The Environmental Protection Agency is still searching for the source of TCE contamination at Mangum Estates, but NBC-17 has learned a ravine on the land where Mangum Estates now sits was used for dumping household trash and other large items.
TCE is a known carcinogen and can be deadly if consumed or inhaled at high levels. If TCE is illegally dumped, the chemical is known to sink into the groundwater and spread into wells.
Mangum Estates, a 28-lot community in Wake Forest with half a million dollar homes, was formerly a dairy farm owned by Gaius Mangum. Grayson Northwind LLC, owned by Mike Poupard, purchased the 20-acre property from Mangum for approximately $800,000 in 2006.
At the time that the land was a dairy farm, farmers and their neighbors commonly used the ravine on the property as a neighborhood dump for household trash and other large items.
The ravine is now surrounded by the homes with contaminated water.
In a letter from 2006 obtained by NBC-17, Grayson Northwind asked Mangum to reduce the property cost by $100,000 to cover clean up expenses.
"A gulley on the property has been used by family members and friends to dump major trash for a number of years," the letter reads. "We thought maybe it could be hidden with the road dirt, but Wake County will have none of that."
NBC-17 asked Wake County about any knowledge of an attempt to cover up trash at Mangum Estates. A spokeswoman said, after talking with managers in Planning and Environmental Services "nobody has any knowledge or record of the letter or the comment."
Wake County does not do environmental surveys on proposed projects. Attorneys with the North Carolina Real Estate Commission tell NBC-17 if a builder or developer knows there are environmental hazards, then they are obligated to tell prospective buyers.
Upon digging through the ravine, NBC-17 found trash buried beneath weeds and dirt -- including a bicycle seat, water heater and a refrigerator. The EPA and the N.C. Department of Environment and Natural Resources also started digging, excavating the property away from NBC-17's cameras.
"We felt like it is a potential source of the TCE that has been found in the wells out there," said U.S. EPA On-Scene Coordinator Ken Rhame.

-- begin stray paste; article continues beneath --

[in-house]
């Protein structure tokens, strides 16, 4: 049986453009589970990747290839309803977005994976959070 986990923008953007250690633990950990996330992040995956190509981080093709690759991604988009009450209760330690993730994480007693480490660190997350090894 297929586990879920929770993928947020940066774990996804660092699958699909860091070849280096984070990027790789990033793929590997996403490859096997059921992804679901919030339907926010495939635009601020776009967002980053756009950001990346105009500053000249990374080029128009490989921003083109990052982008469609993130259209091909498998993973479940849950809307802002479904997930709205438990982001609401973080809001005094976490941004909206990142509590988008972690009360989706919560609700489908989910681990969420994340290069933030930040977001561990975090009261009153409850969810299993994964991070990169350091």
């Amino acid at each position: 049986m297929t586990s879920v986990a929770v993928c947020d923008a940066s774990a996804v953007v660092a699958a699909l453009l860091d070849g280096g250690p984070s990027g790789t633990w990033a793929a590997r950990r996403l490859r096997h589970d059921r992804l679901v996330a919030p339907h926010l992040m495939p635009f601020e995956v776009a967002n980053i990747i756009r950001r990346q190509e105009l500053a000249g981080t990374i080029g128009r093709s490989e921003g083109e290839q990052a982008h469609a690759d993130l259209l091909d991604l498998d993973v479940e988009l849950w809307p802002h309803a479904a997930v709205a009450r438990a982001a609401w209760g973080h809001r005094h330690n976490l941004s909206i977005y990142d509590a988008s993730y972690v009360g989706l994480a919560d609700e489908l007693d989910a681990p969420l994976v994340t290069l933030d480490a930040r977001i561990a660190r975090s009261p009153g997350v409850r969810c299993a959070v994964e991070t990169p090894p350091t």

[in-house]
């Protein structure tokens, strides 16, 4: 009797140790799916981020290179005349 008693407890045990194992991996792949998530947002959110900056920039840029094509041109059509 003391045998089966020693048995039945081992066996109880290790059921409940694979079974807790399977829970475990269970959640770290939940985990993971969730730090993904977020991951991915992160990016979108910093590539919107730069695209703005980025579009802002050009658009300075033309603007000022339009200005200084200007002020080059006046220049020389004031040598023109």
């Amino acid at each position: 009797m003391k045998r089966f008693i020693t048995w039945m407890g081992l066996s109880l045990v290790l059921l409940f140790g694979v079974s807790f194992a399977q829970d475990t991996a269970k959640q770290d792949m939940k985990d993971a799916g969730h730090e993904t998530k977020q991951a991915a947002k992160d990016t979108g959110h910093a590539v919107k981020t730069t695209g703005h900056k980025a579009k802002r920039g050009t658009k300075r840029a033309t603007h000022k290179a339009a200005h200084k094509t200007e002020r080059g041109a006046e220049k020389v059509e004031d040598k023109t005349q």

NBC-17 obtained photos from DENR showing some of the trash uncovered during the excavation. The excavation did not turn up a smoking gun, such as a TCE drum, and while the EPA has not confirmed the dump is the source of the contamination, Rhame says it is likely.
After discovering the neighborhood five years, Brandon Miller and his wife settled in Mangum Estates. But in late October 2012, Miller was surprised to learn water from private wells in the neighborhood is contaminated with TCE.
"We looked at the neighborhood, drove around the area, liked being out in the country and the atmosphere that was out here," Brandon Miller said. "I think everyone has the right to clean and enjoyable land."
Like other neighbors, when Miller bought his home, he was unaware a nearby property was once used as a dump. Neighbors say that when they bought their homes they assumed the dump was just an overgrown ravine.
At first glance, the property does not show any signs of garbage.
"Shocked and angry would be the two words that come to mind," Miller said after learning about the 2006 letter from Grayson Northwind to Mangum.
Homeowner Liz Allen previously told NBC-17, "We are stuck. You own a house and there is contamination. Obviously, how are you ever going to sell it in the future?"
Poupard acknowledged that his company knew about some trash in the ravine and says it cleaned up the visible garbage but had no knowledge of any buried trash or TCE contamination.
"We didn't know that that trash was there. I'm a successful home builder; I'm not in the business of burying trash on our lots," he said.
When asked about the 2006 letter to Mangum, Poupard said the explanation is "simple."
"We saw some debris on the ground out there and we were negotiating the cost of a piece of property. That's all it was," he said.
NBC-17 asked Poupard about the $100,000 clean up estimate mentioned in the letter. The clean-up cost represents about 12 percent of Poupard's $800,000 investment.